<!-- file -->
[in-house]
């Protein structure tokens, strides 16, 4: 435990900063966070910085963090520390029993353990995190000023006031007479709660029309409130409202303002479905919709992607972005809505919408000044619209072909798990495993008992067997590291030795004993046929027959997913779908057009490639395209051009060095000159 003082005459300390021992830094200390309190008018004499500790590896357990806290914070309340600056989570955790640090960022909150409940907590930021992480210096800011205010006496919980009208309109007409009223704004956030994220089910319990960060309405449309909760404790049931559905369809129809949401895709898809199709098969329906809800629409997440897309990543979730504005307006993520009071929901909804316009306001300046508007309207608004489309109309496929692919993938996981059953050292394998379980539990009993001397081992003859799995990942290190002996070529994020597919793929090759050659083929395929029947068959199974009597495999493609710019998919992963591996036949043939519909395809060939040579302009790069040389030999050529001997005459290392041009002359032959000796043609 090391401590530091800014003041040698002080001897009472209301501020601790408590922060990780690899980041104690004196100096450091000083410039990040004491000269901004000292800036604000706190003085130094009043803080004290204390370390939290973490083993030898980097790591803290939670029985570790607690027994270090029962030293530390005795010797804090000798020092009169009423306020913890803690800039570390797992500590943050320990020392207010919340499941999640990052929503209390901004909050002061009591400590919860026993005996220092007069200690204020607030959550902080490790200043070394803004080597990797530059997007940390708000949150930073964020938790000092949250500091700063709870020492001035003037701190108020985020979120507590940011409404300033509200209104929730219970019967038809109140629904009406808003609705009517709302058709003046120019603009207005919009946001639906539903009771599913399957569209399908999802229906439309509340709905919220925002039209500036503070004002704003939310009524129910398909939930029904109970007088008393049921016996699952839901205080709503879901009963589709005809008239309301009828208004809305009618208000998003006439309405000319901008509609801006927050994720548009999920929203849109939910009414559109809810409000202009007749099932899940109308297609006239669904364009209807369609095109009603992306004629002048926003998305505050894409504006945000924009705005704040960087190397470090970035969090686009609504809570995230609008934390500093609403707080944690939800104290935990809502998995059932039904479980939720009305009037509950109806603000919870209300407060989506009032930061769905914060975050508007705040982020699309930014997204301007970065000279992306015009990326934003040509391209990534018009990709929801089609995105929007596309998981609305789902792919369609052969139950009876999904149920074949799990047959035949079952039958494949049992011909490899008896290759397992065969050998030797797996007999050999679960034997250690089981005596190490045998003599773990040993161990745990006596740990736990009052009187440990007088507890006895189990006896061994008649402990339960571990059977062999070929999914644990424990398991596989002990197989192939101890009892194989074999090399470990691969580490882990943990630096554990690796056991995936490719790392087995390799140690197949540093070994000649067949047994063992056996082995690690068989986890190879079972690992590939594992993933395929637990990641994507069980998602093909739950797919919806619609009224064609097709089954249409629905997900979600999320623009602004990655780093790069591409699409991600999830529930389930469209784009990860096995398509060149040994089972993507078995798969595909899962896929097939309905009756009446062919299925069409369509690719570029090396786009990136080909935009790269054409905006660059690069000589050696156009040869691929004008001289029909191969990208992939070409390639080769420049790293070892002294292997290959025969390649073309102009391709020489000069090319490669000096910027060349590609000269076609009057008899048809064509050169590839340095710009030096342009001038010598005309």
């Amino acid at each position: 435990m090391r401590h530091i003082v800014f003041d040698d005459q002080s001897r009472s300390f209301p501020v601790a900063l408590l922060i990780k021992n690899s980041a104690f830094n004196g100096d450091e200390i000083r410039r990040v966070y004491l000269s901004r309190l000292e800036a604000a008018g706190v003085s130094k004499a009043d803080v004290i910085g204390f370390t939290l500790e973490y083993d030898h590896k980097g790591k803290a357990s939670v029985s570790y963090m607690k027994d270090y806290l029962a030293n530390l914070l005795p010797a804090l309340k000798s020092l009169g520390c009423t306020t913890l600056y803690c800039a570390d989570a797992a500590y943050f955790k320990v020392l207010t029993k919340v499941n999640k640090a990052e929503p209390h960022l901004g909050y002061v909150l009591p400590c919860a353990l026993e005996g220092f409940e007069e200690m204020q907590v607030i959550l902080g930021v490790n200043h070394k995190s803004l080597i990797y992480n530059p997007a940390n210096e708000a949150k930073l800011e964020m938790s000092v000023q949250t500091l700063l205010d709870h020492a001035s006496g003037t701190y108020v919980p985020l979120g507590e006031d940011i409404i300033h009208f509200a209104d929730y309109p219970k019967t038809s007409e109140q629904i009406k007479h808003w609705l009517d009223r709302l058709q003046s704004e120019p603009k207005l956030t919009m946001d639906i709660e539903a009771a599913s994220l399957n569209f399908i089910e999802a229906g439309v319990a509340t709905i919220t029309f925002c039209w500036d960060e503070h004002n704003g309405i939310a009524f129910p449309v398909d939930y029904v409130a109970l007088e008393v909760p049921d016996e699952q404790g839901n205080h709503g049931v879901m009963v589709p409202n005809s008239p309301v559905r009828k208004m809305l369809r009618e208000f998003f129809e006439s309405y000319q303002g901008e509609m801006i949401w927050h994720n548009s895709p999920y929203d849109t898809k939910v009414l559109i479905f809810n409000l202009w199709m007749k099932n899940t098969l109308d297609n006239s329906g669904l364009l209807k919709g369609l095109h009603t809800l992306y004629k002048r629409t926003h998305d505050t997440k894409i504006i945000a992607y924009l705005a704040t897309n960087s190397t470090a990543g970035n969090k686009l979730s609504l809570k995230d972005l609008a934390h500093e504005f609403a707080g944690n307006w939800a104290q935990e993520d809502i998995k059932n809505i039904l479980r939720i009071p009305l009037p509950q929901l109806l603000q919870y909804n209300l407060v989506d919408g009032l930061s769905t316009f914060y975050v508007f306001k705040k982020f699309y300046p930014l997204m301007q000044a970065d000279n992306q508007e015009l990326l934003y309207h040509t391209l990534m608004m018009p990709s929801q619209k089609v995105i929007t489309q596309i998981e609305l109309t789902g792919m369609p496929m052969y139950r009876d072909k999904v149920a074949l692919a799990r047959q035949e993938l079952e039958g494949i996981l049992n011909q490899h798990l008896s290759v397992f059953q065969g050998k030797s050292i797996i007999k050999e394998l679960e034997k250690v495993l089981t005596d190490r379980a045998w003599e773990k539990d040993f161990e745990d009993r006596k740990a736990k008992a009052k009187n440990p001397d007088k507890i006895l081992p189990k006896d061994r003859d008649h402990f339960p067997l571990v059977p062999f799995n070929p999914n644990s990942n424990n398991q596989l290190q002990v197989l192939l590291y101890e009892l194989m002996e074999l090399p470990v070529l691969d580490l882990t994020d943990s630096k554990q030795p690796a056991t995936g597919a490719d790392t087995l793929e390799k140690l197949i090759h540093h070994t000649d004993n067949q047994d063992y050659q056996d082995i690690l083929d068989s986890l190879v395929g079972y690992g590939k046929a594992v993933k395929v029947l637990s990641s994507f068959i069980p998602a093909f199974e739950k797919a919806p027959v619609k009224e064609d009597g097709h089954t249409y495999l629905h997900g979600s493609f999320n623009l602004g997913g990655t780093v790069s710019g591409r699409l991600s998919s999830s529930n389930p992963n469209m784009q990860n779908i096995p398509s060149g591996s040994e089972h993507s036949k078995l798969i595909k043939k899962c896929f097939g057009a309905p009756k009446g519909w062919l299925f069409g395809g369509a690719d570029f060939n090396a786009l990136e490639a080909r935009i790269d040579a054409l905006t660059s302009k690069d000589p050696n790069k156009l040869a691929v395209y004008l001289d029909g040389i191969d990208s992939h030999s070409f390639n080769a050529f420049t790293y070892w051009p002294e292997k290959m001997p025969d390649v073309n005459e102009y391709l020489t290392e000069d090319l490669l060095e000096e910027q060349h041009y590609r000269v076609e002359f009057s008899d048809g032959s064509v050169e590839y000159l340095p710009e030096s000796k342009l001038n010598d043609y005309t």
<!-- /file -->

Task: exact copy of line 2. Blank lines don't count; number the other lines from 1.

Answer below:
């Protein structure tokens, strides 16, 4: 435990900063966070910085963090520390029993353990995190000023006031007479709660029309409130409202303002479905919709992607972005809505919408000044619209072909798990495993008992067997590291030795004993046929027959997913779908057009490639395209051009060095000159 003082005459300390021992830094200390309190008018004499500790590896357990806290914070309340600056989570955790640090960022909150409940907590930021992480210096800011205010006496919980009208309109007409009223704004956030994220089910319990960060309405449309909760404790049931559905369809129809949401895709898809199709098969329906809800629409997440897309990543979730504005307006993520009071929901909804316009306001300046508007309207608004489309109309496929692919993938996981059953050292394998379980539990009993001397081992003859799995990942290190002996070529994020597919793929090759050659083929395929029947068959199974009597495999493609710019998919992963591996036949043939519909395809060939040579302009790069040389030999050529001997005459290392041009002359032959000796043609 090391401590530091800014003041040698002080001897009472209301501020601790408590922060990780690899980041104690004196100096450091000083410039990040004491000269901004000292800036604000706190003085130094009043803080004290204390370390939290973490083993030898980097790591803290939670029985570790607690027994270090029962030293530390005795010797804090000798020092009169009423306020913890803690800039570390797992500590943050320990020392207010919340499941999640990052929503209390901004909050002061009591400590919860026993005996220092007069200690204020607030959550902080490790200043070394803004080597990797530059997007940390708000949150930073964020938790000092949250500091700063709870020492001035003037701190108020985020979120507590940011409404300033509200209104929730219970019967038809109140629904009406808003609705009517709302058709003046120019603009207005919009946001639906539903009771599913399957569209399908999802229906439309509340709905919220925002039209500036503070004002704003939310009524129910398909939930029904109970007088008393049921016996699952839901205080709503879901009963589709005809008239309301009828208004809305009618208000998003006439309405000319901008509609801006927050994720548009999920929203849109939910009414559109809810409000202009007749099932899940109308297609006239669904364009209807369609095109009603992306004629002048926003998305505050894409504006945000924009705005704040960087190397470090970035969090686009609504809570995230609008934390500093609403707080944690939800104290935990809502998995059932039904479980939720009305009037509950109806603000919870209300407060989506009032930061769905914060975050508007705040982020699309930014997204301007970065000279992306015009990326934003040509391209990534018009990709929801089609995105929007596309998981609305789902792919369609052969139950009876999904149920074949799990047959035949079952039958494949049992011909490899008896290759397992065969050998030797797996007999050999679960034997250690089981005596190490045998003599773990040993161990745990006596740990736990009052009187440990007088507890006895189990006896061994008649402990339960571990059977062999070929999914644990424990398991596989002990197989192939101890009892194989074999090399470990691969580490882990943990630096554990690796056991995936490719790392087995390799140690197949540093070994000649067949047994063992056996082995690690068989986890190879079972690992590939594992993933395929637990990641994507069980998602093909739950797919919806619609009224064609097709089954249409629905997900979600999320623009602004990655780093790069591409699409991600999830529930389930469209784009990860096995398509060149040994089972993507078995798969595909899962896929097939309905009756009446062919299925069409369509690719570029090396786009990136080909935009790269054409905006660059690069000589050696156009040869691929004008001289029909191969990208992939070409390639080769420049790293070892002294292997290959025969390649073309102009391709020489000069090319490669000096910027060349590609000269076609009057008899048809064509050169590839340095710009030096342009001038010598005309």